Made In L.A. is coming to the Hammer, Barnsdall Park, LAXART, and billboards around town on June 2 and will showcase sixty emerging, under-recognized Los Angeles artists–one of which will be voted to win a $100,000 prize. In order to help you make an educated vote this summer, we’re counting down to Made In L.A. by showcasing each artist participating in the biennial.
David Snyder is a Los Angeles based artist who works in installation and video, his pieces often concentrating on the absurdity of life in the twenty first century.
Snyder plays in multiple mediums from video pieces to sculpture to mixed media installation and drawings. They all have vague references to cultures, dipping into popular, Internet, and even food culture. His piece Poltergeist: “Live” At The Biltmore sees a theatrical (“theatrical”) representation of both the movie and the concept of a poltergeist as a person covered in a sheet with a ghost face rearranges tables in a grand dining room, the effect being a little silly and giving a comedic face to the spooks that may be behind these antics. Hush Lil’ Baby, above, sees a man coddling and trying to get through to his “baby,” the baby being a power saw which he pets, tries to pacify, feeds, and eventually cradles. Men be loving tools, amirite?
Toward A Common Misunderstanding best exemplifies Snyder’s work, which sees a man (we’re assuming Snyder) reading a manifesto or philosophy with images from the Internet that are a funny affront to the words being said, images of Snuggies being related to “good design,” the word “absorb” being juxtaposed with the image of a Shamwow, and a poster for Star Wars shown as the words “of the past” are spoken. It’s a funny, Internet cultural piece that has a very grave undertone from the text being read. His recent Michael Benevento show Face Forward had a similar feel, he constructing faces into walls and on buildings, exemplifying the Internet culture of #ISeeFaces and Faces In Places. His creations had a bit of a darkness to them, a sound installation playing throughout the piece evoking and clarifying a mania inherent in “seeing faces” in things that are faceless.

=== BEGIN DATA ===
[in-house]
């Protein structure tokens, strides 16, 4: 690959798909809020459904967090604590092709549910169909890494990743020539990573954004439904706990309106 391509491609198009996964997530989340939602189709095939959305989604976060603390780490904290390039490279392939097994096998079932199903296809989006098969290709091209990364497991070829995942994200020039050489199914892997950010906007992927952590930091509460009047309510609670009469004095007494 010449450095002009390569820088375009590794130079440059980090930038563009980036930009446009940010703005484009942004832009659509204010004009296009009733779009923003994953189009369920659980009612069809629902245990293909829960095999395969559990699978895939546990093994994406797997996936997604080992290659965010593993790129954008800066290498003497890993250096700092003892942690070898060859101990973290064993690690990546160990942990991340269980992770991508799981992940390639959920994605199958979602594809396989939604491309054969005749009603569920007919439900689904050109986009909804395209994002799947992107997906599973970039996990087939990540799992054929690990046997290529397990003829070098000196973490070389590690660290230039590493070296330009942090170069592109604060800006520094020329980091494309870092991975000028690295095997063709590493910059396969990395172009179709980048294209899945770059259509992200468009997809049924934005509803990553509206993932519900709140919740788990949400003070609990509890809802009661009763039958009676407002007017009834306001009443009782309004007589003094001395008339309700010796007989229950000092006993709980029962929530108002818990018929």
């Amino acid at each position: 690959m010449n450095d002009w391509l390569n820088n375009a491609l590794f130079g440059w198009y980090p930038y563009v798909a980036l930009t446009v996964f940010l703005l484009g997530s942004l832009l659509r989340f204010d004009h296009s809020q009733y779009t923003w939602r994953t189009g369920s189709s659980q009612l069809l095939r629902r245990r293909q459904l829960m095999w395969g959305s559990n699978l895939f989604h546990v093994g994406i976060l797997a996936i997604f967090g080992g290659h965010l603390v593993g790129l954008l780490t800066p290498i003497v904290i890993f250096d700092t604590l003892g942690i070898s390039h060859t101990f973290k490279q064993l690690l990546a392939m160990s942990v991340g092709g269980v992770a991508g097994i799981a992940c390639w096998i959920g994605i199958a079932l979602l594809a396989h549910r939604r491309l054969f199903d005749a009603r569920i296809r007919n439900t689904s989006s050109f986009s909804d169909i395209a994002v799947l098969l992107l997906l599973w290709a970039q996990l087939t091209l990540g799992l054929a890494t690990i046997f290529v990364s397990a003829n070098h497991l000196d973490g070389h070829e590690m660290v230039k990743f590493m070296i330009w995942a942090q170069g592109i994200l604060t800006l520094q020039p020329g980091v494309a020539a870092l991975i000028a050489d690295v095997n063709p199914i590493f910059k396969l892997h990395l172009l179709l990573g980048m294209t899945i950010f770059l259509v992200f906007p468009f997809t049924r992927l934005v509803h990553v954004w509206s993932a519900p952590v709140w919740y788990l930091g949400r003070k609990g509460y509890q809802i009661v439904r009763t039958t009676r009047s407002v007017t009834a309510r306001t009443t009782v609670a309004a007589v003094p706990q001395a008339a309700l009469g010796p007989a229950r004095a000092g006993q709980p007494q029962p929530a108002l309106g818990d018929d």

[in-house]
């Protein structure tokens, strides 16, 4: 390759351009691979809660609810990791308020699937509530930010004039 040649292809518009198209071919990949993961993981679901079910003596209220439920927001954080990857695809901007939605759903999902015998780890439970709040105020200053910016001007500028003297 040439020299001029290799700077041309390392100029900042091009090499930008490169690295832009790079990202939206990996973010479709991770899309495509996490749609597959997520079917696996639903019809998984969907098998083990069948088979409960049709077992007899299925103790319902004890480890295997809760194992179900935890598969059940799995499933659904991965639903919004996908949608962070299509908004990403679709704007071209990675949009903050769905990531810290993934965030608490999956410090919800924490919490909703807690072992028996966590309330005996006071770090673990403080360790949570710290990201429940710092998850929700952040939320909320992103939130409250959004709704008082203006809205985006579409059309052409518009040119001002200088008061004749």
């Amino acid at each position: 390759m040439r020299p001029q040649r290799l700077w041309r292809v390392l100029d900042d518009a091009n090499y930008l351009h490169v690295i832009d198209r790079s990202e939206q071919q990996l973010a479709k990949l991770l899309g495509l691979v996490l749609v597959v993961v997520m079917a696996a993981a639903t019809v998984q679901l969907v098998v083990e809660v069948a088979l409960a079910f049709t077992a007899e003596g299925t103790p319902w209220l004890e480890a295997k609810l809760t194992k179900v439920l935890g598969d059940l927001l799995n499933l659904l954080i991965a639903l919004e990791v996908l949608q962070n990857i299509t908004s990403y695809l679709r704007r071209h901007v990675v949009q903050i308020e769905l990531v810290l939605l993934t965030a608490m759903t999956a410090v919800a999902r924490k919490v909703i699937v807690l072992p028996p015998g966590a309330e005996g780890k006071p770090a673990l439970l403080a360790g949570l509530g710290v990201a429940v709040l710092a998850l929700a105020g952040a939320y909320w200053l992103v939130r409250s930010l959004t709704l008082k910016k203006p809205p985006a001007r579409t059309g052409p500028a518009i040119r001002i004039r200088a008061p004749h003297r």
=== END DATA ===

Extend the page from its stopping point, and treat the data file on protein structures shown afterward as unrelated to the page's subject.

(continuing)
Snyder’s work is undoubtedly very complex and layered, so much to them beyond the surface. We’re not really sure what he’ll be bringing to Made In L.A. as his work is incredibly varied. That being said, we would bank on a video as that seems to be his best way to push out all of his themes and ideas in one quick swoop.